The new tactics pose a particular problem for the Soviets. The enormity of the front and depth of occupied area makes it extremely difficult for Pact troops to defend themselves. Superior firepower and mobility are neutralized by the sheer area to be defended and Chinese skill at infiltration. Although detection of an upsurge in infiltration activity sometimes indicates preparation for a tactical or operational level action, by late 1996 the PLA has mastered using such activity for deception and misdirection. Pact efforts to counter Chinese infiltration in depth encounter the twin pillars of a relative shortage of manpower and skill among the Pact infantry and the traditional Soviet reluctance to allow junior leaders to exercise initiative. Although junior leaders in the Far East have far more freedom to operate than anywhere else in the Soviet sphere, the KGB continues to keep its hand on the leash of the average rifle platoon, company, or battalion commander. The Chinese, who are fighting for their lives, enjoy far greater freedom to exercise initiative.

Infiltration envelopment results in shallow breakthroughs for Chinese mechanized forces in localized actions. With infantry on the ground throughout the breakthrough area, the Chinese are well-appraised of the movement of Soviet forces in response to breakthroughs. Mines and anti-armor ambushes help create circumstances favorable to the Chinese attackers. Chinese mechanized units punch into the rear areas of defending divisions, inflicting enormous losses. At greater depth, guerillas and special operations troops attack key communications nodes to delay large-scale movements of relief forces.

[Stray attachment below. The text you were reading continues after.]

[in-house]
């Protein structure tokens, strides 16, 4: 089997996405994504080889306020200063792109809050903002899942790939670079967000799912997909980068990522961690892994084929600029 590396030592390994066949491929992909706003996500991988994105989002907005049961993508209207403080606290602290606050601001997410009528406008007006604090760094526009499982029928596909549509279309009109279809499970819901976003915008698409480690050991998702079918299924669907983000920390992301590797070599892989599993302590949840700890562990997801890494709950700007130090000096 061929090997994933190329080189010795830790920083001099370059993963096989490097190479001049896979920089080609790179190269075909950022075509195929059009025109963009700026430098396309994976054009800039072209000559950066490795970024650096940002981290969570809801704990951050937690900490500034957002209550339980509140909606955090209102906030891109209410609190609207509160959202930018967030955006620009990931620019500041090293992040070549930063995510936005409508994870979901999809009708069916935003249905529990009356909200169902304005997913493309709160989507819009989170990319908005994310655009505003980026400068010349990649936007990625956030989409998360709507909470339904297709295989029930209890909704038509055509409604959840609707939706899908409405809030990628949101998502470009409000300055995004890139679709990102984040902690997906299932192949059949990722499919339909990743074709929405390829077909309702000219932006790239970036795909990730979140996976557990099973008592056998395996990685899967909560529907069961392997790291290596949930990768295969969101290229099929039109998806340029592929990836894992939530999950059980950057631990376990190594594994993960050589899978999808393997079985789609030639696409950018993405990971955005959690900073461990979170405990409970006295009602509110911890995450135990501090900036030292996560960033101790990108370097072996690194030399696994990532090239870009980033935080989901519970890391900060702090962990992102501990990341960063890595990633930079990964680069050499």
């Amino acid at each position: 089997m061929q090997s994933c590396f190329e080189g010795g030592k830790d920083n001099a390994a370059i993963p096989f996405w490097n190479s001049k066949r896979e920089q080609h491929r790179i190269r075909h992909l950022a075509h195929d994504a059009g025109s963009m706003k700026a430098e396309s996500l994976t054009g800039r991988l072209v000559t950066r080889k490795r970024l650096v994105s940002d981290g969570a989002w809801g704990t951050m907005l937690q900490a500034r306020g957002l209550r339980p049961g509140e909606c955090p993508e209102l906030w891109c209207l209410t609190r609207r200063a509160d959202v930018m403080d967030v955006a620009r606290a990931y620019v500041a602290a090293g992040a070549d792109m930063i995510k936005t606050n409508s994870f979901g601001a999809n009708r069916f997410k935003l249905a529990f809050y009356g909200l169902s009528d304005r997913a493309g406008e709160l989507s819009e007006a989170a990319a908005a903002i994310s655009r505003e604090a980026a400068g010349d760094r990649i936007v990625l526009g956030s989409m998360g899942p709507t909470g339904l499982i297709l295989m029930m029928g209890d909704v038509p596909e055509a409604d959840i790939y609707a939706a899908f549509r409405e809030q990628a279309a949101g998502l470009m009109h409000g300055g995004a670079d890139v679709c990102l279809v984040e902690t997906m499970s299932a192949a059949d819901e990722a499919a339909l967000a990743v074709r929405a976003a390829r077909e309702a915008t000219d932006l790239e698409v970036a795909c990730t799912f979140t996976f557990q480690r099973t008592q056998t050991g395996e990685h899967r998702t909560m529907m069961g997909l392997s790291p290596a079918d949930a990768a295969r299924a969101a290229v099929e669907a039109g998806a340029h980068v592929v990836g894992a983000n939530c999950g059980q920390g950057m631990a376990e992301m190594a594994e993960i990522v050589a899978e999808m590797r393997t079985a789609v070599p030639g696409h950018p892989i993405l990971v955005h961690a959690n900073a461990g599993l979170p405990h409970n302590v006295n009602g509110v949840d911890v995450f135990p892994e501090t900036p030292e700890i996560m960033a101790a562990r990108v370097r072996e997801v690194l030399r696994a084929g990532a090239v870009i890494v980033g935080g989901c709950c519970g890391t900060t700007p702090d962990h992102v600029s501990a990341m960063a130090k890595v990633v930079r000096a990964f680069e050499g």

However, the Soviets use the opportunity to attack Chinese mechanized forces in the open with air power. Pact fighter-bombers with stand-off munitions attack Chinese AFV and soft-skinned transport on the roads near the breakthroughs. The PLAAF seldom is able to establish air superiority for long over the contested zones. As a consequence, the Chinese infiltration envelopment tactics do not yield major breakthroughs or the creation of major crises for the Pact defenders. Incessant air attacks and long-range artillery attacks by Pact units serve to steal the momentum from Chinese mechanized units at the point of breakthrough. Typically, the Chinese attackers either withdraw after inflicting their damage or establish a new line of defense after a relatively shallow penetration of Pact lines.

In this fashion, the front lines in Manchuria became increasingly fluid, although in general they moved north. Occasionally, Pact forces would counterattack in great strength, driving through the hasty defenses of the Chinese and recapturing lost ground. On other occasions, Pact formations adjacent to the one infiltrated and overwhelmed would withdraw to better positions. The overall effect was a steady drain on the manpower and materiel of both sides. Unnervingly for the Soviets, the exchange rate became more and more even as the winter of 1996-1997 progressed.

Author's Note: That's about it for now. At some point, I changed tenses while writing. You guys are being subjected to a rough draft.


Webstral

Last edited by kato13; 03-16-2010 at 04:15 PM.
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Old 08-02-2016, 12:42 PM
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Default Resurrecting the Chinese Front

That was a good read, Web. I'm sorry that it took so long for me to rediscover this thread and comment. I've been thinking about the Chinese front recently and it's raised some questions.